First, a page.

Wide Open Camera Combat Cage Review

A while ago, I helped fund Jared Abrams and Wide Open Camera’s Kickstarter campaign for the “Combat Cage.” Check out the campaign here: kickstarter.com. It recently came in, and I’ve been putting it through the paces with my GoPro Hero3 for the last few weeks.


The cage itself is made out of one solid piece of milled aluminum and has a matte black finish.


Mounting options for the cage are abundant and easily accessible. The top has 2 1/4-20″ mounts. Both sides have a 1/4-20″ and a 3/8″ mount. And the bottom has 3 1/4-20″ mounts and a 3/8″ mount. The back also has 4 1/4-20″ mounts.



I have a similar cage for the Hero and Hero2, but it only features 1/4-20″ mounts, so having the 3/8″ mounts is a major bonus. It allows for some more inventive ways to mount the GoPro: like taking the shock mount off a boom pole and being able to raise the camera up above a crowd to be used like a periscope.




When the camera is placed inside the cage, you still have easy and quick access to all the buttons. And you can easily open the bear trap to change a card or battery.



The cage is really well designed, with industry professionals in mind. The lock screw that holds the camera in place makes use of a hex key; whereas other cages I’ve seen use a flat-head screw.


On top of the usual usage on set, I took the cage (with camera mounted inside) and did some distance tests. Here’s the video:

Wide Open Camera Combat Cage Tests from Jeremy Widen on Vimeo.

I wanted to see how well it performed when dropped from various heights, and on grass and cement. I ended up tossing the cage up to about 20 feet on the grass with no problems. I was still a little worried about dropping it on cement. But that fear is gone. Aside from some minor scratches on the body of the cage it’s in perfect condition. The reason I stopped at 7ft on the cement was because I was worried about the GoPro housing breaking, not the cage.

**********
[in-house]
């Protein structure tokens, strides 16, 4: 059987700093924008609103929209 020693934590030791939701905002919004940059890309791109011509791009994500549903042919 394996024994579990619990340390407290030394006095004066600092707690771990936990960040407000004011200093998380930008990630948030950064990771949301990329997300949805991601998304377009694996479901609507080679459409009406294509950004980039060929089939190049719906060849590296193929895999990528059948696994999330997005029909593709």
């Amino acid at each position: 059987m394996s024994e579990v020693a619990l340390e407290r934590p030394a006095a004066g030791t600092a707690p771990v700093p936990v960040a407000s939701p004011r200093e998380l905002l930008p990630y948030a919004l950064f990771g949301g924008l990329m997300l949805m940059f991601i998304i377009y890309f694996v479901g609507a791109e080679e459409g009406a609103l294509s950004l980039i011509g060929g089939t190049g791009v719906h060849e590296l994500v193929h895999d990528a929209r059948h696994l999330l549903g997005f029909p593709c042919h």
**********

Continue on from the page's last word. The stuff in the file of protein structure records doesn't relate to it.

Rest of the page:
But, this brings up the first downside to the cage. In order to allow easy access to the camera, the cage leaves the top open. Meaning that the bear trap on the housing isn’t protected 100% (which is why it popped open on the 7ft test). An easy fix to this is to just gaff down the bear trap, but then you lose accessibility.


The cage is also designed for the GoPro itself. But, if you’re using the Battery BacPac or LCD BacPac, the housing sticks out an extra half-inch. I didn’t notice any flaws with this, but it is something to note.


The only other downside I found to the cage was when trying to mount to the GoPro Suction Cup Mount. The GoPro mount is designed for the housing to plug right into the mount. But, when using the cage, that connection is covered. So, if you don’t have a separate car mount, you won’t be able to use it. It wasn’t a big issue for me, I just used a different car mount. But, again, it’s something that could become an issue for some, so it’s worth noting.



Overall, this cage is awesome. It’s solid build and number of mounting options makes for a great tool to add to your Hero3 kit. You can pick it up on Wide Open Camera’s site here: wideopencamera.com. It’ll run you about $135 with shipping, but if you’re looking for different ways to mount your camera, or need to add peripherals using 1/4-20″ or 3/8″ mounts, then this is the best option I’ve found.

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